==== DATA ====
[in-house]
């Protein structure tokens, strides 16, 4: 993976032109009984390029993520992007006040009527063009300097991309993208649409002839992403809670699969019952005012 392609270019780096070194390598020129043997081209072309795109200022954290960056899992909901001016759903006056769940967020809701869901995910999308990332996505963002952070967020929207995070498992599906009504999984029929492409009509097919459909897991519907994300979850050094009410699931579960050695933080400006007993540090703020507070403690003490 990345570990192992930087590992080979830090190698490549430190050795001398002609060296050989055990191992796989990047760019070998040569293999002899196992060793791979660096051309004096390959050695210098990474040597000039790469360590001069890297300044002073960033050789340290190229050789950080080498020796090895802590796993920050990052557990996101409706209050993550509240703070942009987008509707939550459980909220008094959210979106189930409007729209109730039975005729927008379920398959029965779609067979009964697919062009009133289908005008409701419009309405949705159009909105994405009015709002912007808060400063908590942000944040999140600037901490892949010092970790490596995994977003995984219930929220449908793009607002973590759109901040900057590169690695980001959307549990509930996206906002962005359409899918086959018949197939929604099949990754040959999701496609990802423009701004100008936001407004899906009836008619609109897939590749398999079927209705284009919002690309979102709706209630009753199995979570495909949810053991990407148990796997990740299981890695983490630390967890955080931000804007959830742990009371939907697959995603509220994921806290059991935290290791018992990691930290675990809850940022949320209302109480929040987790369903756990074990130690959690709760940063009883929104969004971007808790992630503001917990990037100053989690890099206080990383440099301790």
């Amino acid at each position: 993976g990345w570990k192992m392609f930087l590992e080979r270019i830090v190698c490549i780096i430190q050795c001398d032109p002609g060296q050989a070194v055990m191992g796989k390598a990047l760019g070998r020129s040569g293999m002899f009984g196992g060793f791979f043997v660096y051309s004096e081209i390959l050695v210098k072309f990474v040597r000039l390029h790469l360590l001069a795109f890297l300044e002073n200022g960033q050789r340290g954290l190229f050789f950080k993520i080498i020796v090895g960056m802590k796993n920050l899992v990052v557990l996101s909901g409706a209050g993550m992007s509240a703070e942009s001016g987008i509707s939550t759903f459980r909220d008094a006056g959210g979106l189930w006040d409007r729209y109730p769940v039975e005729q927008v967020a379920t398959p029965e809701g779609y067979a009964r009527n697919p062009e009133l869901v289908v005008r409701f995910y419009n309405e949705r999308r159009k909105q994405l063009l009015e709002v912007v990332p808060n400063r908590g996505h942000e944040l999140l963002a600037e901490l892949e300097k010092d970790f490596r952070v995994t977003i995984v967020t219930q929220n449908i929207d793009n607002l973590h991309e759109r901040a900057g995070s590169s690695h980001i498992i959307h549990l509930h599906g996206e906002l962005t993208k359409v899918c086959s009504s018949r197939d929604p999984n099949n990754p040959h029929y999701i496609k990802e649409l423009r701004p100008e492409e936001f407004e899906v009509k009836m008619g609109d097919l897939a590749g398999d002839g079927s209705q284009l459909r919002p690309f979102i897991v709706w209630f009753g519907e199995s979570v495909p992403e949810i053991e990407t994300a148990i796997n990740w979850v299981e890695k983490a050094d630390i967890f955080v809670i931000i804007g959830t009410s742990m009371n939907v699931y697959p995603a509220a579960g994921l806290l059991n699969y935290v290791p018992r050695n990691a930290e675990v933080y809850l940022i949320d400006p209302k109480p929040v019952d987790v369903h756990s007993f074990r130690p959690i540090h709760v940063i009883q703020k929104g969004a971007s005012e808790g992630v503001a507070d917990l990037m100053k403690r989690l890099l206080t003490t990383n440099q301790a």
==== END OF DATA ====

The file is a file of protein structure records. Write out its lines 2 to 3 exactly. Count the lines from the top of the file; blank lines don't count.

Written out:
């Protein structure tokens, strides 16, 4: 993976032109009984390029993520992007006040009527063009300097991309993208649409002839992403809670699969019952005012 392609270019780096070194390598020129043997081209072309795109200022954290960056899992909901001016759903006056769940967020809701869901995910999308990332996505963002952070967020929207995070498992599906009504999984029929492409009509097919459909897991519907994300979850050094009410699931579960050695933080400006007993540090703020507070403690003490 990345570990192992930087590992080979830090190698490549430190050795001398002609060296050989055990191992796989990047760019070998040569293999002899196992060793791979660096051309004096390959050695210098990474040597000039790469360590001069890297300044002073960033050789340290190229050789950080080498020796090895802590796993920050990052557990996101409706209050993550509240703070942009987008509707939550459980909220008094959210979106189930409007729209109730039975005729927008379920398959029965779609067979009964697919062009009133289908005008409701419009309405949705159009909105994405009015709002912007808060400063908590942000944040999140600037901490892949010092970790490596995994977003995984219930929220449908793009607002973590759109901040900057590169690695980001959307549990509930996206906002962005359409899918086959018949197939929604099949990754040959999701496609990802423009701004100008936001407004899906009836008619609109897939590749398999079927209705284009919002690309979102709706209630009753199995979570495909949810053991990407148990796997990740299981890695983490630390967890955080931000804007959830742990009371939907697959995603509220994921806290059991935290290791018992990691930290675990809850940022949320209302109480929040987790369903756990074990130690959690709760940063009883929104969004971007808790992630503001917990990037100053989690890099206080990383440099301790």
């Amino acid at each position: 993976g990345w570990k192992m392609f930087l590992e080979r270019i830090v190698c490549i780096i430190q050795c001398d032109p002609g060296q050989a070194v055990m191992g796989k390598a990047l760019g070998r020129s040569g293999m002899f009984g196992g060793f791979f043997v660096y051309s004096e081209i390959l050695v210098k072309f990474v040597r000039l390029h790469l360590l001069a795109f890297l300044e002073n200022g960033q050789r340290g954290l190229f050789f950080k993520i080498i020796v090895g960056m802590k796993n920050l899992v990052v557990l996101s909901g409706a209050g993550m992007s509240a703070e942009s001016g987008i509707s939550t759903f459980r909220d008094a006056g959210g979106l189930w006040d409007r729209y109730p769940v039975e005729q927008v967020a379920t398959p029965e809701g779609y067979a009964r009527n697919p062009e009133l869901v289908v005008r409701f995910y419009n309405e949705r999308r159009k909105q994405l063009l009015e709002v912007v990332p808060n400063r908590g996505h942000e944040l999140l963002a600037e901490l892949e300097k010092d970790f490596r952070v995994t977003i995984v967020t219930q929220n449908i929207d793009n607002l973590h991309e759109r901040a900057g995070s590169s690695h980001i498992i959307h549990l509930h599906g996206e906002l962005t993208k359409v899918c086959s009504s018949r197939d929604p999984n099949n990754p040959h029929y999701i496609k990802e649409l423009r701004p100008e492409e936001f407004e899906v009509k009836m008619g609109d097919l897939a590749g398999d002839g079927s209705q284009l459909r919002p690309f979102i897991v709706w209630f009753g519907e199995s979570v495909p992403e949810i053991e990407t994300a148990i796997n990740w979850v299981e890695k983490a050094d630390i967890f955080v809670i931000i804007g959830t009410s742990m009371n939907v699931y697959p995603a509220a579960g994921l806290l059991n699969y935290v290791p018992r050695n990691a930290e675990v933080y809850l940022i949320d400006p209302k109480p929040v019952d987790v369903h756990s007993f074990r130690p959690i540090h709760v940063i009883q703020k929104g969004a971007s005012e808790g992630v503001a507070d917990l990037m100053k403690r989690l890099l206080t003490t990383n440099q301790a």